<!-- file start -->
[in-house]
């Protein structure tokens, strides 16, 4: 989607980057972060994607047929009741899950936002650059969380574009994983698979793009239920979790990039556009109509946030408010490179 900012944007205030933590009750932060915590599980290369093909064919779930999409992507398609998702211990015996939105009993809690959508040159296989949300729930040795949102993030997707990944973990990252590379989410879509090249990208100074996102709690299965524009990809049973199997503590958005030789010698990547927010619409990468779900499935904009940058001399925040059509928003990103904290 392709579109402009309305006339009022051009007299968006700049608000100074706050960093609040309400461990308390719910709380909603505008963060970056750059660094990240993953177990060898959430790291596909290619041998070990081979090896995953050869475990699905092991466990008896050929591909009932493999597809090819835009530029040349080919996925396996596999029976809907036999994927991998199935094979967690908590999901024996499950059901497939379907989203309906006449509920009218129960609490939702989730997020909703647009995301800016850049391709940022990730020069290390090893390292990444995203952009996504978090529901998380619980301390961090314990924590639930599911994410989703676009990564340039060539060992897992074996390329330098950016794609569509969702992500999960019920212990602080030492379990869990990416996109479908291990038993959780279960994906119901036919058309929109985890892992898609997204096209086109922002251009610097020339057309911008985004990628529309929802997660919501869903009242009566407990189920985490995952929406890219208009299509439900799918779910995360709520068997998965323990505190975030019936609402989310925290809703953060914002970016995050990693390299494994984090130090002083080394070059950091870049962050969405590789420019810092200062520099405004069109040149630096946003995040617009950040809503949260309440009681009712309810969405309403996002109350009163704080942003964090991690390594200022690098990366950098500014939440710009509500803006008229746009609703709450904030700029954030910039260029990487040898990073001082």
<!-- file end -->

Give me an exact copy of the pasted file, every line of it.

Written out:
[in-house]
């Protein structure tokens, strides 16, 4: 989607980057972060994607047929009741899950936002650059969380574009994983698979793009239920979790990039556009109509946030408010490179 900012944007205030933590009750932060915590599980290369093909064919779930999409992507398609998702211990015996939105009993809690959508040159296989949300729930040795949102993030997707990944973990990252590379989410879509090249990208100074996102709690299965524009990809049973199997503590958005030789010698990547927010619409990468779900499935904009940058001399925040059509928003990103904290 392709579109402009309305006339009022051009007299968006700049608000100074706050960093609040309400461990308390719910709380909603505008963060970056750059660094990240993953177990060898959430790291596909290619041998070990081979090896995953050869475990699905092991466990008896050929591909009932493999597809090819835009530029040349080919996925396996596999029976809907036999994927991998199935094979967690908590999901024996499950059901497939379907989203309906006449509920009218129960609490939702989730997020909703647009995301800016850049391709940022990730020069290390090893390292990444995203952009996504978090529901998380619980301390961090314990924590639930599911994410989703676009990564340039060539060992897992074996390329330098950016794609569509969702992500999960019920212990602080030492379990869990990416996109479908291990038993959780279960994906119901036919058309929109985890892992898609997204096209086109922002251009610097020339057309911008985004990628529309929802997660919501869903009242009566407990189920985490995952929406890219208009299509439900799918779910995360709520068997998965323990505190975030019936609402989310925290809703953060914002970016995050990693390299494994984090130090002083080394070059950091870049962050969405590789420019810092200062520099405004069109040149630096946003995040617009950040809503949260309440009681009712309810969405309403996002109350009163704080942003964090991690390594200022690098990366950098500014939440710009509500803006008229746009609703709450904030700029954030910039260029990487040898990073001082």